Three Buffalo tattoo parlors aim to please customers, stay in business
Published: Tuesday, October 8, 2013
Updated: Tuesday, October 8, 2013 21:10
With endless options of tattoo parlors, it’s a process picking which shop and which artist are the right fit to fulfill your earning for ink. A tattoo will follow you to the grave and becomes an advertisement for the artist. The body becomes an art exhibit.
Among the many shops in Buffalo, three establishments – in addition to well-known area staples Hand of Doom and RedHouse, which The Spectrum wrote about in 2012 – stood out for our Best of Buffalo issue this year because of their individual styles, environments and efforts toward establishing personal connections with their canvases.
Shop: Sink or Swim
Location: 1040 Payne Ave., North Tonawanda
Phone Number: 716-605-7531
Opened in May 2010 by Dan Whipkey, Sink or Swim was a financial risk at the start. Whipkey named the shop after putting all his savings toward his first location on Oliver Street. He was either going to “sink or swim.”
But the shop is staying afloat.
Sink or Swim is home to three diverse artists. Whipkey has been tattooing for 10 years and specializes in American traditional style; Jay Galvin is well rounded with 12 years of experience; and Keith Kuzara is the newcomer who specializes in new-school and neo-traditional styles, which are bright and fresh.
The new shop on Payne Avenue opened last week, and Whipkey closed the first shop on Oliver. Sink or Swim on Payne has drawn in more customers with a busier and cleaner environment. Whipkey said the move was primarily for the customers’ benefit.
Sink or Swim prides itself on customer satisfaction. Although its prices can be slightly above average, it is to serve customers with better ink.
“We let our work speak for itself,” Whipkey said. “Shopping for tattoos isn’t the same as shopping for the same pair of sneakers. You can get that same pair at another store for $20 cheaper, but with tattoos, you’re sacrificing quality for price.”
The parlor is implementing a discount program for college students with the move. Students who show valid college ID get 20 percent off.
Senior accounting major Rowan Ketchum looks forward to revisiting Keith for his second piece.
“His work is clean, and I’ve been going to him even before he started at Sink or Swim,” Ketchum said.
Location:177 Elmwood Ave.
Cowpok has been voted as Buffalo’s No. 1 spot to be pierced in the community for the last 14 years; it was also nominated for best tattoo shop in Buffalo-weekly Artvoice’s ‘Best of Buffalo.’ The shop has been in business since 1992 and has a loyal following.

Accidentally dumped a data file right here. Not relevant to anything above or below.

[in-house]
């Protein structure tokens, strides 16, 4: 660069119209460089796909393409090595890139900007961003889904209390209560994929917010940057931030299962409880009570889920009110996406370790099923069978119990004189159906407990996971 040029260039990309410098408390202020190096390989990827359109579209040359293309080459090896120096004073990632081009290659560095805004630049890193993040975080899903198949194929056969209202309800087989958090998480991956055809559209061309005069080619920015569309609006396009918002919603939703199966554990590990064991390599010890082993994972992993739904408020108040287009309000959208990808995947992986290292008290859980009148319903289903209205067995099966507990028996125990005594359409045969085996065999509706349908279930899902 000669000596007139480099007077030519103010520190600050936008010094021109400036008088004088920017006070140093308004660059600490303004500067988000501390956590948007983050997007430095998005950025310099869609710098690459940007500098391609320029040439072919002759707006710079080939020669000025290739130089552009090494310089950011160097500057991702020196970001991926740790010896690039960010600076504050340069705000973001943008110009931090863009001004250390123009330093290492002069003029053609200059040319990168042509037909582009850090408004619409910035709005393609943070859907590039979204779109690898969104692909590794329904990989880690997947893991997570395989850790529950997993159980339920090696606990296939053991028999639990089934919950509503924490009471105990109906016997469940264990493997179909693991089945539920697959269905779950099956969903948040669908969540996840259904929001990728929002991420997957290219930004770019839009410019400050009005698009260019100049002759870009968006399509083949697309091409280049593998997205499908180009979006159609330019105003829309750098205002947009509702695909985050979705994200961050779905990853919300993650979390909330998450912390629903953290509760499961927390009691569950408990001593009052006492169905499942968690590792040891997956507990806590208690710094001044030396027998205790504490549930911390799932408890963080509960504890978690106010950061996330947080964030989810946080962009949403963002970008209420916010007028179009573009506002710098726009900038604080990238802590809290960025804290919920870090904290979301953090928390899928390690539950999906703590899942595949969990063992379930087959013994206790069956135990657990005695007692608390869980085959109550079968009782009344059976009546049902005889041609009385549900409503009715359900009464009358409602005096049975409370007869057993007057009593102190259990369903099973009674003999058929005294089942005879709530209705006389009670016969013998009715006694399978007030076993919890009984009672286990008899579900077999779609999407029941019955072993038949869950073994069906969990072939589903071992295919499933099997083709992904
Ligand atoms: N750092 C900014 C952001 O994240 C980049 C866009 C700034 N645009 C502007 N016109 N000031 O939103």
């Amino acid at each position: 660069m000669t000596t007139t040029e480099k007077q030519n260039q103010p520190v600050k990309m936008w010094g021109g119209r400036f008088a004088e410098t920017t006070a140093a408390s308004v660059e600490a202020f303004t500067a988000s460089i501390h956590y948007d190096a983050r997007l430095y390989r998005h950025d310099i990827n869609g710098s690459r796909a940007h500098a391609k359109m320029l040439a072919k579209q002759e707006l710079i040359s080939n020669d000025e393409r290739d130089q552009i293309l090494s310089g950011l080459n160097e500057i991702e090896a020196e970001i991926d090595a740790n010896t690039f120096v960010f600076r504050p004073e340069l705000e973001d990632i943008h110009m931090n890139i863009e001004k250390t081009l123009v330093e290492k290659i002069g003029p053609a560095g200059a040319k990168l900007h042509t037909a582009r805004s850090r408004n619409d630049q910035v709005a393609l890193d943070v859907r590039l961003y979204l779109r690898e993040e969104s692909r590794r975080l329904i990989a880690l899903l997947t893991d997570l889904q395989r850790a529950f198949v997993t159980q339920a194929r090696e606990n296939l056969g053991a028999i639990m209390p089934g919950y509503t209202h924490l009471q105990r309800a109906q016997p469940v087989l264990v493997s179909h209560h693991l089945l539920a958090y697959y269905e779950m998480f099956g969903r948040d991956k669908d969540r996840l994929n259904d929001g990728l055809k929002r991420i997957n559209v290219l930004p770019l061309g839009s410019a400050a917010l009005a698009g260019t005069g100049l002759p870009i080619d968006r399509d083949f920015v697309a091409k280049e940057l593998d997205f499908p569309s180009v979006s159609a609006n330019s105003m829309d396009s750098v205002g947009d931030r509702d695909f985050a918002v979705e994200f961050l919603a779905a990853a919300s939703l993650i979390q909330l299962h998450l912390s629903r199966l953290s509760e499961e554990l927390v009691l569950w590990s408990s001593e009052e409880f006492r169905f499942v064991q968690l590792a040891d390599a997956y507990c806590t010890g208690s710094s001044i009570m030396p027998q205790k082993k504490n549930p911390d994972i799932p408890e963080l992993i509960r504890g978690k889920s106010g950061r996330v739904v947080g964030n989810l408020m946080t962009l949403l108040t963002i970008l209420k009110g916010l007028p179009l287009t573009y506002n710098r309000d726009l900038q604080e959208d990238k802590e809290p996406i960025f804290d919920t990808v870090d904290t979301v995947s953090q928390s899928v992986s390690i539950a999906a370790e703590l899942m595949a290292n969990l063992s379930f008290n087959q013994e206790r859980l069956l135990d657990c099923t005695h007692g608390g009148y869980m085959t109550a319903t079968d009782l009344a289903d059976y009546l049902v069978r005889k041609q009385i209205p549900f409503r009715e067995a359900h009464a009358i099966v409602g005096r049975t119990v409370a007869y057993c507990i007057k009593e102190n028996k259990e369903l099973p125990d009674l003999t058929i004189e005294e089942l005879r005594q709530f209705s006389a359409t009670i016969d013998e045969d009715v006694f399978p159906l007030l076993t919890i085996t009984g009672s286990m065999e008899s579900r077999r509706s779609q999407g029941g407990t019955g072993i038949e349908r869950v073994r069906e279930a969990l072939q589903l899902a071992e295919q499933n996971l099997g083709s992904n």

“I’ve been to Cowpok for all five of my tattoos,” said Julia Gruspier, a junior economics major. “They were patient with me my first time and have become friendlier as I’ve established a loyalty to them.”
The iconic mascot of a pierced “mad cow” represents Cowpok’s forte in piercing.
Mike Dudik is a traditional tattoo artist, Eric Pele is new school and neo-traditional and Dana Bridenbaker specializes in photo-realism and portraits. The availability of three different styles gives clients more to choose from.
“Each artist is an individual contractor and prices their work as they see fit,” said Anna Beall, one of the piercers. “We like to see customers satisfied, and we see a lot of repeat clients.”
In addition to piercings and tattoos, the shop sells different types of plugs for stretched piercings, like Omerica Organic wood plugs and bone plugs. The quantity is limited, but Cowpok can order for individual customer needs.
Although there are no student discounts for tattoos, piercings are usually $10 off for UB students. Cowpok wants to draw in as many college students as possible.
“It’s important for our customers to feel comfortable in our shop environment,” Beall said. “We want to give them a sterile and carefully crafted tattoo.”
Location:408 Amherst St.
Upstate Ink is another shop that changed locations to provide customers a new feel and a more comfortable environment.
“We moved to this building for convenience factor and to become a better business,” said Cheri McCudden, one of the artists. “A change was needed so we could stay in the Buffalo tattoo industry.”
The new location has separate rooms for each artist, so their clients feel more secure and private – something the old shop lacked.
“Nobody liked the old location, even the owner,” said Sarah Dumais, a sophomore psychology major who has been to Upstate Ink for eight of her 10 tattoos. “Joe Gerardi is a friend of mine, so that makes me a repeat customer. There’s no awkward small talk.”
Gerardi specializes in a traditional style while McCudden prefers working in black and gray. They tailor their styles to fit whatever the customer desires.
Nick Bennett, the owner of Upstate Ink, takes an active role in his shop. He does Laser editing, a process in which tattoos are lightened to make a cover up on the piece easier. This process reduces the time it takes to fully cover up a pre-existing tattoo.
Each artist has his or her own pricing and McCudden believes it’s important to bring in college students. She offers a 10 percent discount with a student ID.
“As an artist, I’m not here to solely make money,” McCudden said. “I want my art to live on a person and for them to wear it proudly.”